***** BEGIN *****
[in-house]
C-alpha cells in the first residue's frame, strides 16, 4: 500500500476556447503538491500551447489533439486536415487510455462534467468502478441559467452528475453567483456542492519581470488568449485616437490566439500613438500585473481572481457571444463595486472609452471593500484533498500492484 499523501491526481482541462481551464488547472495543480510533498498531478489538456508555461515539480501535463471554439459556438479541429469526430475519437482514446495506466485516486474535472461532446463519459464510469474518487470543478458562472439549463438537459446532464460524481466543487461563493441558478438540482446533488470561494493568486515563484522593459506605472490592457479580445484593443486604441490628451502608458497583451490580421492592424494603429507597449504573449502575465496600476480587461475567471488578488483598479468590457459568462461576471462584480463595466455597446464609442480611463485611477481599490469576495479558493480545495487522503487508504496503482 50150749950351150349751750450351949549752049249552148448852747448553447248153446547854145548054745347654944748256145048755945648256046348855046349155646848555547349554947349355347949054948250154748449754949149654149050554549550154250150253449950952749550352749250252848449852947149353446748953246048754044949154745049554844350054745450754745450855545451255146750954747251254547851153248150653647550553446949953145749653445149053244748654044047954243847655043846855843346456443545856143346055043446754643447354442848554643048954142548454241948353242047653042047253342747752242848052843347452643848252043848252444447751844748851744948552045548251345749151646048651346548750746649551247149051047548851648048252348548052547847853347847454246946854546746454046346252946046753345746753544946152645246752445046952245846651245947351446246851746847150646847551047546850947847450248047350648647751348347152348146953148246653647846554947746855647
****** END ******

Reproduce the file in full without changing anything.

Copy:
[in-house]
C-alpha cells in the first residue's frame, strides 16, 4: 500500500476556447503538491500551447489533439486536415487510455462534467468502478441559467452528475453567483456542492519581470488568449485616437490566439500613438500585473481572481457571444463595486472609452471593500484533498500492484 499523501491526481482541462481551464488547472495543480510533498498531478489538456508555461515539480501535463471554439459556438479541429469526430475519437482514446495506466485516486474535472461532446463519459464510469474518487470543478458562472439549463438537459446532464460524481466543487461563493441558478438540482446533488470561494493568486515563484522593459506605472490592457479580445484593443486604441490628451502608458497583451490580421492592424494603429507597449504573449502575465496600476480587461475567471488578488483598479468590457459568462461576471462584480463595466455597446464609442480611463485611477481599490469576495479558493480545495487522503487508504496503482 50150749950351150349751750450351949549752049249552148448852747448553447248153446547854145548054745347654944748256145048755945648256046348855046349155646848555547349554947349355347949054948250154748449754949149654149050554549550154250150253449950952749550352749250252848449852947149353446748953246048754044949154745049554844350054745450754745450855545451255146750954747251254547851153248150653647550553446949953145749653445149053244748654044047954243847655043846855843346456443545856143346055043446754643447354442848554643048954142548454241948353242047653042047253342747752242848052843347452643848252043848252444447751844748851744948552045548251345749151646048651346548750746649551247149051047548851648048252348548052547847853347847454246946854546746454046346252946046753345746753544946152645246752445046952245846651245947351446246851746847150646847551047546850947847450248047350648647751348347152348146953148246653647846554947746855647